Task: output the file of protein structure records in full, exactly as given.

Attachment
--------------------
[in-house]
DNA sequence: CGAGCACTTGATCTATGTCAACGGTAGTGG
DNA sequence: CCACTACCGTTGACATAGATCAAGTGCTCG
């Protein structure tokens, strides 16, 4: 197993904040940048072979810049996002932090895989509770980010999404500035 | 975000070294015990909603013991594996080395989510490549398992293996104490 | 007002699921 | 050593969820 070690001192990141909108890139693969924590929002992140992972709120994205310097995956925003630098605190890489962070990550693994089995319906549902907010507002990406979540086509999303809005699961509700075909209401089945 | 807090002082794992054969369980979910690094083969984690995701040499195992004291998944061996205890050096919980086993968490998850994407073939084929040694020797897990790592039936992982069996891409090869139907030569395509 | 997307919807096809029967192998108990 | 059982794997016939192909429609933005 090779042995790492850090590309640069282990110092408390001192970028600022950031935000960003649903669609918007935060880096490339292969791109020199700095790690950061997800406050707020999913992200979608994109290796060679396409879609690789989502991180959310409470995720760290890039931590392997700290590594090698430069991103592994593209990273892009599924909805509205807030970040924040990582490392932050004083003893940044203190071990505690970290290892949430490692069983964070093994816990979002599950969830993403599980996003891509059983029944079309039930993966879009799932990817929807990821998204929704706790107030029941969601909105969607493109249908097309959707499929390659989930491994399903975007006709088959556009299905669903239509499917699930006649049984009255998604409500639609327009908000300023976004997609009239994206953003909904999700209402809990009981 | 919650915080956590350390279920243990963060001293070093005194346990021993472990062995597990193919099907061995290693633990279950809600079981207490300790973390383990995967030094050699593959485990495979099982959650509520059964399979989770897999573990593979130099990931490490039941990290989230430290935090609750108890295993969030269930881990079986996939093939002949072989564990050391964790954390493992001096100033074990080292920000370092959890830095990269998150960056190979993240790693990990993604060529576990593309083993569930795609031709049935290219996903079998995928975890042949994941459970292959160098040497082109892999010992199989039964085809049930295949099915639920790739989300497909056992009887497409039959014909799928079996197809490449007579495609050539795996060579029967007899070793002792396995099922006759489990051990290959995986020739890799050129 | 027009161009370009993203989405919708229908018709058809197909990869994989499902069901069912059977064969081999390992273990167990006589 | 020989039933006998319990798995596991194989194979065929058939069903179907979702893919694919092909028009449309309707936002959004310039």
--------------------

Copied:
[in-house]
DNA sequence: CGAGCACTTGATCTATGTCAACGGTAGTGG
DNA sequence: CCACTACCGTTGACATAGATCAAGTGCTCG
């Protein structure tokens, strides 16, 4: 197993904040940048072979810049996002932090895989509770980010999404500035 | 975000070294015990909603013991594996080395989510490549398992293996104490 | 007002699921 | 050593969820 070690001192990141909108890139693969924590929002992140992972709120994205310097995956925003630098605190890489962070990550693994089995319906549902907010507002990406979540086509999303809005699961509700075909209401089945 | 807090002082794992054969369980979910690094083969984690995701040499195992004291998944061996205890050096919980086993968490998850994407073939084929040694020797897990790592039936992982069996891409090869139907030569395509 | 997307919807096809029967192998108990 | 059982794997016939192909429609933005 090779042995790492850090590309640069282990110092408390001192970028600022950031935000960003649903669609918007935060880096490339292969791109020199700095790690950061997800406050707020999913992200979608994109290796060679396409879609690789989502991180959310409470995720760290890039931590392997700290590594090698430069991103592994593209990273892009599924909805509205807030970040924040990582490392932050004083003893940044203190071990505690970290290892949430490692069983964070093994816990979002599950969830993403599980996003891509059983029944079309039930993966879009799932990817929807990821998204929704706790107030029941969601909105969607493109249908097309959707499929390659989930491994399903975007006709088959556009299905669903239509499917699930006649049984009255998604409500639609327009908000300023976004997609009239994206953003909904999700209402809990009981 | 919650915080956590350390279920243990963060001293070093005194346990021993472990062995597990193919099907061995290693633990279950809600079981207490300790973390383990995967030094050699593959485990495979099982959650509520059964399979989770897999573990593979130099990931490490039941990290989230430290935090609750108890295993969030269930881990079986996939093939002949072989564990050391964790954390493992001096100033074990080292920000370092959890830095990269998150960056190979993240790693990990993604060529576990593309083993569930795609031709049935290219996903079998995928975890042949994941459970292959160098040497082109892999010992199989039964085809049930295949099915639920790739989300497909056992009887497409039959014909799928079996197809490449007579495609050539795996060579029967007899070793002792396995099922006759489990051990290959995986020739890799050129 | 027009161009370009993203989405919708229908018709058809197909990869994989499902069901069912059977064969081999390992273990167990006589 | 020989039933006998319990798995596991194989194979065929058939069903179907979702893919694919092909028009449309309707936002959004310039």